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For what values of p does

  1. Sep 8, 2009 #1
    for what values of p does....

    1. The problem statement, all variables and given/known data
    Find the values of p for which the series is convergent:

    2. Relevant equations
    There are two separate problems I'm having problems with here.
    The first is:
    n=1 to n=∞ ∑ 1/(n(lnn)^p)

    The second is:
    n=1 to n=∞ ∑ ln(n)/(n^p)




    3. The attempt at a solution
    Okay, I'm almost certain both of them converge for all values p>1. I'm having trouble proving it though.

    Question 1:
    On this one, I first took the sister function
    f(x)=1/x(lnx)^p
    and integrated it using u-substitution:
    ∫ (1/x(lnx)^p )dx u=lnx du=(1/x)dx
    ∫u^(-p)du = (u^(-p+1)) / (-p+1)
    which I rewrote as:
    (u^(1-p)) / (1-p)
    then, I took the limit
    lim n→∞ (u^(1-p)) / (1-p), looking for where it would converge.

    I didn't really do any editing here, I just assumed p had to be greater than 1 so that the bottom was not negative, and not equal to 0, which would be undefined. Likewise, the top would have a negative exponent which would make the ln(x) converge. Therefore, I decided that it converges for all values p>1. I'm really not sure if I worked this one correctly or not.

    Question 2:
    I worked this one very similarly, but because it seems to be more complex, stumbled.
    Once again, I took the sister function:
    f(x)= lnx/x^p integrated by parts:
    ∫(lnx/x^p)dx u=lnx du=(1/x)dx dv=(1/x^p)dx v=x^(1-p)/(1-p)

    With this, I'm not completely sure I got the correct value for v, when integrating dv.

    However, I proceeded to set up the equation:

    uv - ∫vdu = ((lnx)(x^1-p))/(1-p) - ∫[(x^(1-p))/(x(1-p))]dx

    By this point, I didn't even bother integrating the ∫vdu because I felt so far off track.
    That's pretty much as far as I worked on that one, assuming any of it is correct.

    I'm new to this forum, so I hope I posted all of the necessary information...
    It looks a bit messy, I tried to tidy it up as well as I could with symbols, but I'm not very familiar with how to use the fractions.

    Thanks in advance for the help!!!
     
  2. jcsd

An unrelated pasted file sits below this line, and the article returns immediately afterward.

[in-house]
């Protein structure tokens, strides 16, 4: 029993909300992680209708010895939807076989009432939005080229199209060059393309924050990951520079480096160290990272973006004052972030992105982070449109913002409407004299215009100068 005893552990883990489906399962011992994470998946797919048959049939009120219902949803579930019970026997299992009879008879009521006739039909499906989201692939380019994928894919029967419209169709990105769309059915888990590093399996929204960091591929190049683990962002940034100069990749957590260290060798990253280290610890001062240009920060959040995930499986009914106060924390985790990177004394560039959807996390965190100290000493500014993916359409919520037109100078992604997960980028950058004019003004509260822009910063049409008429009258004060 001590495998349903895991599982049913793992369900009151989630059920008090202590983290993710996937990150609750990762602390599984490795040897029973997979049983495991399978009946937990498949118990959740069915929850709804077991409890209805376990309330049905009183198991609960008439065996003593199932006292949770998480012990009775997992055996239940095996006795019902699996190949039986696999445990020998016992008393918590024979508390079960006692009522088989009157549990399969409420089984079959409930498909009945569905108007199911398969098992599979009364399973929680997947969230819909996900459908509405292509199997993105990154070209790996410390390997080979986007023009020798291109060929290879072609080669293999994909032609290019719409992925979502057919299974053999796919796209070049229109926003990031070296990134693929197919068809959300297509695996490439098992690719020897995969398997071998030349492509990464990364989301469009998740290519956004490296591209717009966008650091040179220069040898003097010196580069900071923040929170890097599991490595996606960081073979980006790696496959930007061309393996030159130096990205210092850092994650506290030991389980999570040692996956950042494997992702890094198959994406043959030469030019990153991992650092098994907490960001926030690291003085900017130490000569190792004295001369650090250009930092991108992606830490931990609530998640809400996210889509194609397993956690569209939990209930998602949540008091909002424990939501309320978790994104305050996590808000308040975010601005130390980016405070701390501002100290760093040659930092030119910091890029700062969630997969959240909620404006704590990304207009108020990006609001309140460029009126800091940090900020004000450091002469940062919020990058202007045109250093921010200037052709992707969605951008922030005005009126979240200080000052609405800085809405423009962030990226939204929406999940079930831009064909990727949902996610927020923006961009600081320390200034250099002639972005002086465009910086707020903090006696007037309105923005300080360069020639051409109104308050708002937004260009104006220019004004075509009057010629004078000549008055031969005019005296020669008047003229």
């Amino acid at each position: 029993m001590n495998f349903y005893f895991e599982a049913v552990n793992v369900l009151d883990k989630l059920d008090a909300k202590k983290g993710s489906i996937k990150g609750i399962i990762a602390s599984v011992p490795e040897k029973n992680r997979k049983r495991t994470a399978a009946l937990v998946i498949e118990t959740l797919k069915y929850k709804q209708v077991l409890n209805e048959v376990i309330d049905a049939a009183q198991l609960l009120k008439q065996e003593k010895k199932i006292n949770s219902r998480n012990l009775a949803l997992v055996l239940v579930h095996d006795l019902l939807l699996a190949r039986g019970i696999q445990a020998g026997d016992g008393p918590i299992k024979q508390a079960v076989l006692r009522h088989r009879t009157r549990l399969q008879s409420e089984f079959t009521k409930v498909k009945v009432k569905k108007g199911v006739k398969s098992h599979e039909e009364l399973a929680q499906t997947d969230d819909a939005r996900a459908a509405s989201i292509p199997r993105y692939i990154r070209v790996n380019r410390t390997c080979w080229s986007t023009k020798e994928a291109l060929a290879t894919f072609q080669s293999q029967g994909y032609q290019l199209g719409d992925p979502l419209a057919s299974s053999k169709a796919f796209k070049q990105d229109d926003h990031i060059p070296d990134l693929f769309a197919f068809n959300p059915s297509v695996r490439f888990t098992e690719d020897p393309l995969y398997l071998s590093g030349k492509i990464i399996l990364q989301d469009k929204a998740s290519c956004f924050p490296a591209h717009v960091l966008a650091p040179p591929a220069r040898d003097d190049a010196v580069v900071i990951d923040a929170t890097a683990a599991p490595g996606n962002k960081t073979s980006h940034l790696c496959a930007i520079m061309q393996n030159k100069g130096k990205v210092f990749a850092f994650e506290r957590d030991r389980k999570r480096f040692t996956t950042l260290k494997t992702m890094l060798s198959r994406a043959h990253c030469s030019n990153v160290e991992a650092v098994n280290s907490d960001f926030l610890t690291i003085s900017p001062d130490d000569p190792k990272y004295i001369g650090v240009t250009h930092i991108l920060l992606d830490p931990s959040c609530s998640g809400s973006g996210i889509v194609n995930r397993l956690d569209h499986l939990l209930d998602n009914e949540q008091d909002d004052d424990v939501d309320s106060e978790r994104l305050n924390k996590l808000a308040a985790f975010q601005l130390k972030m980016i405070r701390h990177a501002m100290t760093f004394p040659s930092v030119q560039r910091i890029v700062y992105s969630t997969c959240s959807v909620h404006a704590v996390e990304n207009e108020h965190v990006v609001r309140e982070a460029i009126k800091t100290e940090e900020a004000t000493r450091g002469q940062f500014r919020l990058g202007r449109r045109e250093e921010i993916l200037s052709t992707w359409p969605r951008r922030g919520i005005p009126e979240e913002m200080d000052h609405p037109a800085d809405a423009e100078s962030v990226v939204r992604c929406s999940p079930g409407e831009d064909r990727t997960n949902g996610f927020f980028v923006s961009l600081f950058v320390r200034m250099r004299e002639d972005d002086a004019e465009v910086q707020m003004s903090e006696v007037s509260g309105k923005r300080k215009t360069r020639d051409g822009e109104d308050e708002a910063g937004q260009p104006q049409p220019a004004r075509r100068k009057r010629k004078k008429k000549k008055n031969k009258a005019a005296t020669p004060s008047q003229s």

3. Sep 8, 2009 #2

    lanedance

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    Homework Helper

    Re: for what values of p does....

    i think you mean lim u goes to infinity, which is ok as lnx goes to infinity a s x does

    to write in latex, trying clicking on text below to see the script
    [tex] \frac{u^{1-p}}{1-p} [/tex]

    you reasoning looks ok to me, but take a look at the first term in your series... may complicate things a little
    I think you're on the right track here, try simplifying the integral & keep going

    It should also be easy to do a comparision test for p<=1, with the harmonic series 1/n
     
  4. Sep 8, 2009 #3
    Re: for what values of p does....

    Okay, let's see.

    I stopped here:
    uv - ∫vdu = ((lnx)(x^1-p))/(1-p) - ∫[(x^(1-p))/(x(1-p))]dx
    and then I picked back up.

    [tex] \frac{lnx(x)^{1-p}}{1-p} [/tex] -[tex]
    \frac{1}{1-p}[/tex] ∫[tex]x^(-p)[/tex]

    = lim n→∞ [tex] \frac{ln(x)^{1-p}}{1-p} - \frac{x^{1-p}}{(1-p)^{2}} [/tex]

    At this point, I said that the limit converges for all values p > 1, because as p grows past 1, the x will be going to negative exponential powers, which converge to 0. Did I follow through well enough?

    P.S. I hope I used latex okay.
     
    Last edited: Sep 9, 2009
  5. Sep 9, 2009 #4

    lanedance

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    Homework Helper

    Re: for what values of p does....

    Another point, for any cases where p = 1, the integration steps will be different so you should consider this separately

    Back to Q2, you get to:
    [tex] \displaystyle\lim_{x\to\infty} \frac{ln(x).x^{1-p}}{1-p} - \frac{x^{1-p}}{(1-p)^{2}} [/tex]

    I think you dropped the x somewhere previously, but you will need to consider the limit of ln(x)/x^(1-p), for p > 1
     
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